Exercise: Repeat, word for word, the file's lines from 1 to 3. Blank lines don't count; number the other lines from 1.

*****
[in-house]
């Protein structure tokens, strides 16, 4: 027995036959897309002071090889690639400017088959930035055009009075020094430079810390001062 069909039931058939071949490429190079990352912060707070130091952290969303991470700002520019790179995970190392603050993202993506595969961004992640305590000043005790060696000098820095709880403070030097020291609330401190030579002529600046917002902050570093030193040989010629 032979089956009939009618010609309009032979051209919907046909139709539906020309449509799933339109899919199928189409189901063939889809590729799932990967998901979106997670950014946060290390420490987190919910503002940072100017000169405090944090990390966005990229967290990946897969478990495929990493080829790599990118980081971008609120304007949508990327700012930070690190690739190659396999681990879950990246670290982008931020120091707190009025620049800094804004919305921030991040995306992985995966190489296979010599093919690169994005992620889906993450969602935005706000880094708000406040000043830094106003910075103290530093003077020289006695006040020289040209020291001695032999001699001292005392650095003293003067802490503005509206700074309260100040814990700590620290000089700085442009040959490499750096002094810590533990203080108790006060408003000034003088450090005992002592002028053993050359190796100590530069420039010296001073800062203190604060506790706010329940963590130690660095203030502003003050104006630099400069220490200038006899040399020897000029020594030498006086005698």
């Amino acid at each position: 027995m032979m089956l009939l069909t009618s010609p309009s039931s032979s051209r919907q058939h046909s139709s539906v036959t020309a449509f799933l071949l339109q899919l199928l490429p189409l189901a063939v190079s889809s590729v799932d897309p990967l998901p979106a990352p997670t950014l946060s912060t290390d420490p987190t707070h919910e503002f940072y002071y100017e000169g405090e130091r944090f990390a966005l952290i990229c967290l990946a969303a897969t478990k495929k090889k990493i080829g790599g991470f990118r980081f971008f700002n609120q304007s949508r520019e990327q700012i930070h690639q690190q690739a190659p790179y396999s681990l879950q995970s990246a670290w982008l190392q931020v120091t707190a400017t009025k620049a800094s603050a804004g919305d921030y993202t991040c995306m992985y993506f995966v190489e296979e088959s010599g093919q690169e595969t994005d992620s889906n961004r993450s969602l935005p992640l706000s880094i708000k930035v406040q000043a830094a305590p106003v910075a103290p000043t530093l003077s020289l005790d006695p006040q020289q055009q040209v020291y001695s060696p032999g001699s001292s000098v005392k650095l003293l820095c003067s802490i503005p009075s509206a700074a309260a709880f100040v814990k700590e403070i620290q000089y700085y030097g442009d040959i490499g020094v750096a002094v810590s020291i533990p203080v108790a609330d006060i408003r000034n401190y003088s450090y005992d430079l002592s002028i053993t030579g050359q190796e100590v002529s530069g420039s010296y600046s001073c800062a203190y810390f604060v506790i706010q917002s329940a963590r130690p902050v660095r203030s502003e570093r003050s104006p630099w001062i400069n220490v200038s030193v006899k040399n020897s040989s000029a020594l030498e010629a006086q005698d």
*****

[in-house]
């Protein structure tokens, strides 16, 4: 027995036959897309002071090889690639400017088959930035055009009075020094430079810390001062 069909039931058939071949490429190079990352912060707070130091952290969303991470700002520019790179995970190392603050993202993506595969961004992640305590000043005790060696000098820095709880403070030097020291609330401190030579002529600046917002902050570093030193040989010629 032979089956009939009618010609309009032979051209919907046909139709539906020309449509799933339109899919199928189409189901063939889809590729799932990967998901979106997670950014946060290390420490987190919910503002940072100017000169405090944090990390966005990229967290990946897969478990495929990493080829790599990118980081971008609120304007949508990327700012930070690190690739190659396999681990879950990246670290982008931020120091707190009025620049800094804004919305921030991040995306992985995966190489296979010599093919690169994005992620889906993450969602935005706000880094708000406040000043830094106003910075103290530093003077020289006695006040020289040209020291001695032999001699001292005392650095003293003067802490503005509206700074309260100040814990700590620290000089700085442009040959490499750096002094810590533990203080108790006060408003000034003088450090005992002592002028053993050359190796100590530069420039010296001073800062203190604060506790706010329940963590130690660095203030502003003050104006630099400069220490200038006899040399020897000029020594030498006086005698």
């Amino acid at each position: 027995m032979m089956l009939l069909t009618s010609p309009s039931s032979s051209r919907q058939h046909s139709s539906v036959t020309a449509f799933l071949l339109q899919l199928l490429p189409l189901a063939v190079s889809s590729v799932d897309p990967l998901p979106a990352p997670t950014l946060s912060t290390d420490p987190t707070h919910e503002f940072y002071y100017e000169g405090e130091r944090f990390a966005l952290i990229c967290l990946a969303a897969t478990k495929k090889k990493i080829g790599g991470f990118r980081f971008f700002n609120q304007s949508r520019e990327q700012i930070h690639q690190q690739a190659p790179y396999s681990l879950q995970s990246a670290w982008l190392q931020v120091t707190a400017t009025k620049a800094s603050a804004g919305d921030y993202t991040c995306m992985y993506f995966v190489e296979e088959s010599g093919q690169e595969t994005d992620s889906n961004r993450s969602l935005p992640l706000s880094i708000k930035v406040q000043a830094a305590p106003v910075a103290p000043t530093l003077s020289l005790d006695p006040q020289q055009q040209v020291y001695s060696p032999g001699s001292s000098v005392k650095l003293l820095c003067s802490i503005p009075s509206a700074a309260a709880f100040v814990k700590e403070i620290q000089y700085y030097g442009d040959i490499g020094v750096a002094v810590s020291i533990p203080v108790a609330d006060i408003r000034n401190y003088s450090y005992d430079l002592s002028i053993t030579g050359q190796e100590v002529s530069g420039s010296y600046s001073c800062a203190y810390f604060v506790i706010q917002s329940a963590r130690p902050v660095r203030s502003e570093r003050s104006p630099w001062i400069n220490v200038s030193v006899k040399n020897s040989s000029a020594l030498e010629a006086q005698d």